Out of the modern development imposed on the backwardness of Russia, there also developed sterling revolutionary leaders and an indomitable revolutionary party: Lenin and Trotsky and the Bolshevik Party. Lenin combined the character, talent and revolutionary insight to make him the commanding authority without peer in the revolutionary party and among the masses, to lead them to victory. Trotsky possessed the intelligence and skill to form a Red Army out of raw recruits and war-weary workers and soldiers to fight off and successfully defend the revolution from the combined armies of the rest of the world. Without these leaders and without the Bolshevik Party, it can confidently be said that the Russian Revolution would not have occurred, or, at least, not at the time it did.

Two Revolutions

In the February revolution which overthrew the Czar and which was accomplished by the workers, the slogans expressing the needs of the masses were (1) the democratic republic, (2) confiscation of the landed estates, and (3) the eight-hour day. The workers led this revolution, since the capitalists were joined with the feudal nobles and too weak to defeat czarism. The workers set up their own soviet committees, what we in America call workers’ councils, and seized the factories; the starving, land-hungry peasants took over the estates; the soldiers, sick of the war, left the front.

A provisional, “democratic” – really capitalist – government emerged, tried to stop the oppressed people, refused to divide the landed estates, continued to prosecute the war. In June 1917, the first congress of the Soviets, the workers and peasants and soldiers’ own councils, occurred. Representing millions, directly elected by and responsible to the workers, it was the most democratic parliament the world had ever produced.

This new power of the workers challenged the government of the capitalists, Who were unable and unwilling to meet any of the demands of the workers, until they toppled the old regime in November 1917 in an almost bloodless revolution. Led by the Bolshevik Party of Lenin and Trotsky, they took over under the slogans of all power to the Soviets, an end to the war, land to the peasants, and bread to the people.

Capitalism was dead in Russia. A genuine government of the workers was in existence. The land belonged to the peasants who tilled it. The factories belonged to the workers who toiled in them. The people were willing and able, despite the long years of war and civil war, to fight off for several years more the internal and external enemies who took up arms against the new workers’ government.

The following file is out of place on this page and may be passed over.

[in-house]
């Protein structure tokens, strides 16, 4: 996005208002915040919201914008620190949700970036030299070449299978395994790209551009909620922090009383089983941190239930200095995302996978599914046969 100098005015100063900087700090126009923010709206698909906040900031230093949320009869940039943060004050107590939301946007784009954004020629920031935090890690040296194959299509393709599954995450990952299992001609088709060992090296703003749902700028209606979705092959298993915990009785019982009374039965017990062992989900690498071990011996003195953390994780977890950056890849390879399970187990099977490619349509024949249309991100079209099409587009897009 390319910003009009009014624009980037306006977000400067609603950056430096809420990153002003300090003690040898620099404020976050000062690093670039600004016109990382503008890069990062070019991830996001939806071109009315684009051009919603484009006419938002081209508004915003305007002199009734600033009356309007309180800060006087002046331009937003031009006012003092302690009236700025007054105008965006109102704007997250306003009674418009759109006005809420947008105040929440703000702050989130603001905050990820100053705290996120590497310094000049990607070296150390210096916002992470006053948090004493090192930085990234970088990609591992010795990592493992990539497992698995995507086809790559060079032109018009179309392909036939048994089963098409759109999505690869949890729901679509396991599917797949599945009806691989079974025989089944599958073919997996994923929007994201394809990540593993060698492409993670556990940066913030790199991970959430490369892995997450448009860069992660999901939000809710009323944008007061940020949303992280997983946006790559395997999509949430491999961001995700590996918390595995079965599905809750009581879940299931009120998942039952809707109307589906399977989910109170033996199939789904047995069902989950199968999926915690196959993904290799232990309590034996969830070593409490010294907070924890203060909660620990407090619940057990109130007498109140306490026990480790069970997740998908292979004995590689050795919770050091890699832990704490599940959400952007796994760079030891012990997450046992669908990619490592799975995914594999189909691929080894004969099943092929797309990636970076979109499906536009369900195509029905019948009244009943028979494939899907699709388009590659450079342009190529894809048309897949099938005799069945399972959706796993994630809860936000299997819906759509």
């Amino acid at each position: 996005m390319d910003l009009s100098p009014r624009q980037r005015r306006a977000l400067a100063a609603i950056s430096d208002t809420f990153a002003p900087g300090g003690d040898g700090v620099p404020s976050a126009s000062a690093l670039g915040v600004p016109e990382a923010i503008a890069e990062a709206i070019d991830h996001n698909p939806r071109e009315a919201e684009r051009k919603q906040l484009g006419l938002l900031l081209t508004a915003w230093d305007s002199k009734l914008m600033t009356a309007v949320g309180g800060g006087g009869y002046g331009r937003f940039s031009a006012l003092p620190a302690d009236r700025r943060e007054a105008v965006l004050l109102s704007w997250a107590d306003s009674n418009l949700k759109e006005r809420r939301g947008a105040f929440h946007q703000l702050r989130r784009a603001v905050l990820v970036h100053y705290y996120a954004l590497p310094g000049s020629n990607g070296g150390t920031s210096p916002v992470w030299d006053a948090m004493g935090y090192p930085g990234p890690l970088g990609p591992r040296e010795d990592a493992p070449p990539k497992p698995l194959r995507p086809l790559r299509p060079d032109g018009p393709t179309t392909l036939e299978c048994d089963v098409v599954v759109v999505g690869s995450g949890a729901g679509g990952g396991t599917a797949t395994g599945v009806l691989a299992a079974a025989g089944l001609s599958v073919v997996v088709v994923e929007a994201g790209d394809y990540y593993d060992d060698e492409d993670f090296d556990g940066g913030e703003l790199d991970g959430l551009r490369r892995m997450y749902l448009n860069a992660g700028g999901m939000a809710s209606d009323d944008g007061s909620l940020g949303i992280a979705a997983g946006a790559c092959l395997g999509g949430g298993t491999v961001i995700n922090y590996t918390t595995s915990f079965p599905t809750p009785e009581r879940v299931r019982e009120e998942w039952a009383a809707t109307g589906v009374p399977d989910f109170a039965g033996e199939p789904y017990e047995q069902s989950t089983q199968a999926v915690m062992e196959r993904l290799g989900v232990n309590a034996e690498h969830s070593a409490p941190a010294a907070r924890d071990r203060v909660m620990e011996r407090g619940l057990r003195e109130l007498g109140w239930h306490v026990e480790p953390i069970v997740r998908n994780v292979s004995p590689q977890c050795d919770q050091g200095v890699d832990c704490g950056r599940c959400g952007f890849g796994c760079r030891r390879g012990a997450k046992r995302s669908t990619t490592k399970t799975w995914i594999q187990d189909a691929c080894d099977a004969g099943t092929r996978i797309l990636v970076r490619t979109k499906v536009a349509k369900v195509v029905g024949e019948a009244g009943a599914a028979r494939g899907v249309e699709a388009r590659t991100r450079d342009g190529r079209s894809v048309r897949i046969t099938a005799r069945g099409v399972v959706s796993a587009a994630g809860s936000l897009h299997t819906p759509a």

The Degeneration

To understand how Russia changed from the workers’ fatherland to the prison of the peoples it is today, it is necessary to recall one point in the theory of revolutionary socialists. That is, socialism must be accomplished on a world scale. But the expected world revolution did not occur. Russia was isolated, surrounded by capitalist enemies. Stalin, representing this reaction, enunciated the theory of “socialism in one country.” Russia alone could not produce plenty for all which socialism should guarantee. This caused the regrowth in Russia of the “have” and “have-not” classes. It also generated a policeman, the Stalinist bureaucracy, to keep the “haves” on top and the “have-nots” in their places.

An understanding of the Russian bureaucracy explains the role of the Communist Political Association today. Believing in “socialism in a single country,” which means no socialism at all, they are the abject tools of the Soviet government. Whatever serves Stalin, the leader of Russian “socialism,” they do. That means fomenting strikes in the “imperialist democracies” in the period of the Hitler-Stalin honeymoon. Today it means carrying out the no-strike pledge more vigorously than the leaders of the labor movement or the employers themselves. Tomorrow, after Hitler is defeated and if Stalin does not get all he wants of the spoils of war, it may mean a resumption of strikes before the conclusion of the war against Japan. All in the name of “socialism.”

Socialism Today

Real socialists today rally to the ranks of the Workers Party, the bearers of the traditions of the Bolsheviks. The program of the Workers Party serves the “have-not” class, workers, poor farmers, the exploited middle classes. It stands for the abolition of the profit system, workers’ management of industry, a workers’ government, the end of wars growing out of the profit system – peace and plenty for all.

Despite the Stalinist destruction of the Russian workers’ state created in November 1917, the glorious example of the Russian heroes proves that socialism can and will be accomplished!

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Last updated: 17 February 2016